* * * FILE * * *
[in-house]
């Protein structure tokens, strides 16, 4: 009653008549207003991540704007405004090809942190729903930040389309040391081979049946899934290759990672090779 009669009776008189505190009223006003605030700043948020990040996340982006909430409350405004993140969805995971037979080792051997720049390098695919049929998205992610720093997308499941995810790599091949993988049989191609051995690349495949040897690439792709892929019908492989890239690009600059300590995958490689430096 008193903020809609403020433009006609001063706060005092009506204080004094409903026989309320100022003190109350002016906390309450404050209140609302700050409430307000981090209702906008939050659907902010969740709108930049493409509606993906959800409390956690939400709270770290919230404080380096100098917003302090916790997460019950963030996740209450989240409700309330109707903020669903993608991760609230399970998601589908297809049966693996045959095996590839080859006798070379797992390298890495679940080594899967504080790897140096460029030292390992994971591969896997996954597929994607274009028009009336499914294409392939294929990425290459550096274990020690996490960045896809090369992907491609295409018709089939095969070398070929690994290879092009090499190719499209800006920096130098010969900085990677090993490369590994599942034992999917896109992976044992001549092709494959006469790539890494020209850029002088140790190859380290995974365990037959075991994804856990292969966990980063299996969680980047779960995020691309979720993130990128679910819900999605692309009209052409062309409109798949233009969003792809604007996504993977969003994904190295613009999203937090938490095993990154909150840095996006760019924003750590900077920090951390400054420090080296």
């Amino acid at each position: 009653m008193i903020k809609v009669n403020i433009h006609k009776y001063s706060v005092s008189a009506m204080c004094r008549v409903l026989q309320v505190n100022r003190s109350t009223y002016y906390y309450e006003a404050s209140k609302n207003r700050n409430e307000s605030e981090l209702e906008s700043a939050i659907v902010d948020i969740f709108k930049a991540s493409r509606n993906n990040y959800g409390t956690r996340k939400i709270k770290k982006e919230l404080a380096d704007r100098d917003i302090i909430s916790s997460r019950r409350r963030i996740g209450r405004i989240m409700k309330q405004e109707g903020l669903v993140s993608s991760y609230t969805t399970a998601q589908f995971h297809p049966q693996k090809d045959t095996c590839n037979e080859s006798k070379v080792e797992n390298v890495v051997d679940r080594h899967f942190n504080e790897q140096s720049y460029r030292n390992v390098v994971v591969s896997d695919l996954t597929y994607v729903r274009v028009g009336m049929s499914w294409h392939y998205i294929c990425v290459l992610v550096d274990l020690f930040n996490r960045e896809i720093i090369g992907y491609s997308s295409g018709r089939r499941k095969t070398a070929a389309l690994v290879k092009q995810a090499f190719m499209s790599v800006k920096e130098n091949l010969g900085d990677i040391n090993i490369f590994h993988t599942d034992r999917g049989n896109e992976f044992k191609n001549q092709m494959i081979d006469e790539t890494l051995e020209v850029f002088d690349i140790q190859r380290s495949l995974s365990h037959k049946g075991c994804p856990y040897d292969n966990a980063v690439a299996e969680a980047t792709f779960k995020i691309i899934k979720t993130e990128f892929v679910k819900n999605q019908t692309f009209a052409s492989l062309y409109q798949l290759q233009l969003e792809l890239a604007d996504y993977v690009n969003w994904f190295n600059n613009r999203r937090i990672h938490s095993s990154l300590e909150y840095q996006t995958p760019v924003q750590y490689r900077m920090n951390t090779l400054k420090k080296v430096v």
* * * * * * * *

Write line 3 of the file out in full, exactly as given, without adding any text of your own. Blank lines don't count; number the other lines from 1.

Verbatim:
């Amino acid at each position: 009653m008193i903020k809609v009669n403020i433009h006609k009776y001063s706060v005092s008189a009506m204080c004094r008549v409903l026989q309320v505190n100022r003190s109350t009223y002016y906390y309450e006003a404050s209140k609302n207003r700050n409430e307000s605030e981090l209702e906008s700043a939050i659907v902010d948020i969740f709108k930049a991540s493409r509606n993906n990040y959800g409390t956690r996340k939400i709270k770290k982006e919230l404080a380096d704007r100098d917003i302090i909430s916790s997460r019950r409350r963030i996740g209450r405004i989240m409700k309330q405004e109707g903020l669903v993140s993608s991760y609230t969805t399970a998601q589908f995971h297809p049966q693996k090809d045959t095996c590839n037979e080859s006798k070379v080792e797992n390298v890495v051997d679940r080594h899967f942190n504080e790897q140096s720049y460029r030292n390992v390098v994971v591969s896997d695919l996954t597929y994607v729903r274009v028009g009336m049929s499914w294409h392939y998205i294929c990425v290459l992610v550096d274990l020690f930040n996490r960045e896809i720093i090369g992907y491609s997308s295409g018709r089939r499941k095969t070398a070929a389309l690994v290879k092009q995810a090499f190719m499209s790599v800006k920096e130098n091949l010969g900085d990677i040391n090993i490369f590994h993988t599942d034992r999917g049989n896109e992976f044992k191609n001549q092709m494959i081979d006469e790539t890494l051995e020209v850029f002088d690349i140790q190859r380290s495949l995974s365990h037959k049946g075991c994804p856990y040897d292969n966990a980063v690439a299996e969680a980047t792709f779960k995020i691309i899934k979720t993130e990128f892929v679910k819900n999605q019908t692309f009209a052409s492989l062309y409109q798949l290759q233009l969003e792809l890239a604007d996504y993977v690009n969003w994904f190295n600059n613009r999203r937090i990672h938490s095993s990154l300590e909150y840095q996006t995958p760019v924003q750590y490689r900077m920090n951390t090779l400054k420090k080296v430096v």